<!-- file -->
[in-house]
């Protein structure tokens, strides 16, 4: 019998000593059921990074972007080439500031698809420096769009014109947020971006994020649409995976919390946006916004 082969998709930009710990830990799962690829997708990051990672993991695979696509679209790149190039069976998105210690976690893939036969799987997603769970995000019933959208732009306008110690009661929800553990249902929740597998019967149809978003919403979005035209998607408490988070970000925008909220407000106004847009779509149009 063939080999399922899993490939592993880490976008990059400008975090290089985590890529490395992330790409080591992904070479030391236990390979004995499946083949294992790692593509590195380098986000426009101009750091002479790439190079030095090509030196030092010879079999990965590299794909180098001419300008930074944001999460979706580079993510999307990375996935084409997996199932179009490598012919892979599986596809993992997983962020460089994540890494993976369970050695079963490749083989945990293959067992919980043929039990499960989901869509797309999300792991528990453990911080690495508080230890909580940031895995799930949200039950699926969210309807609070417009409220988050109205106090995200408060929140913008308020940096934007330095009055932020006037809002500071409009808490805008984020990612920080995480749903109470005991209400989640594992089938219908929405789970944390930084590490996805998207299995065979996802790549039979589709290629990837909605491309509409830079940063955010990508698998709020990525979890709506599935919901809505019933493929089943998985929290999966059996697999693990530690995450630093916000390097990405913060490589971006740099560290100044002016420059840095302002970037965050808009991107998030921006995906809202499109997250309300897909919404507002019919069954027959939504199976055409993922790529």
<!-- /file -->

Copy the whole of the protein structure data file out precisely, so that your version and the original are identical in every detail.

[in-house]
């Protein structure tokens, strides 16, 4: 019998000593059921990074972007080439500031698809420096769009014109947020971006994020649409995976919390946006916004 082969998709930009710990830990799962690829997708990051990672993991695979696509679209790149190039069976998105210690976690893939036969799987997603769970995000019933959208732009306008110690009661929800553990249902929740597998019967149809978003919403979005035209998607408490988070970000925008909220407000106004847009779509149009 063939080999399922899993490939592993880490976008990059400008975090290089985590890529490395992330790409080591992904070479030391236990390979004995499946083949294992790692593509590195380098986000426009101009750091002479790439190079030095090509030196030092010879079999990965590299794909180098001419300008930074944001999460979706580079993510999307990375996935084409997996199932179009490598012919892979599986596809993992997983962020460089994540890494993976369970050695079963490749083989945990293959067992919980043929039990499960989901869509797309999300792991528990453990911080690495508080230890909580940031895995799930949200039950699926969210309807609070417009409220988050109205106090995200408060929140913008308020940096934007330095009055932020006037809002500071409009808490805008984020990612920080995480749903109470005991209400989640594992089938219908929405789970944390930084590490996805998207299995065979996802790549039979589709290629990837909605491309509409830079940063955010990508698998709020990525979890709506599935919901809505019933493929089943998985929290999966059996697999693990530690995450630093916000390097990405913060490589971006740099560290100044002016420059840095302002970037965050808009991107998030921006995906809202499109997250309300897909919404507002019919069954027959939504199976055409993922790529």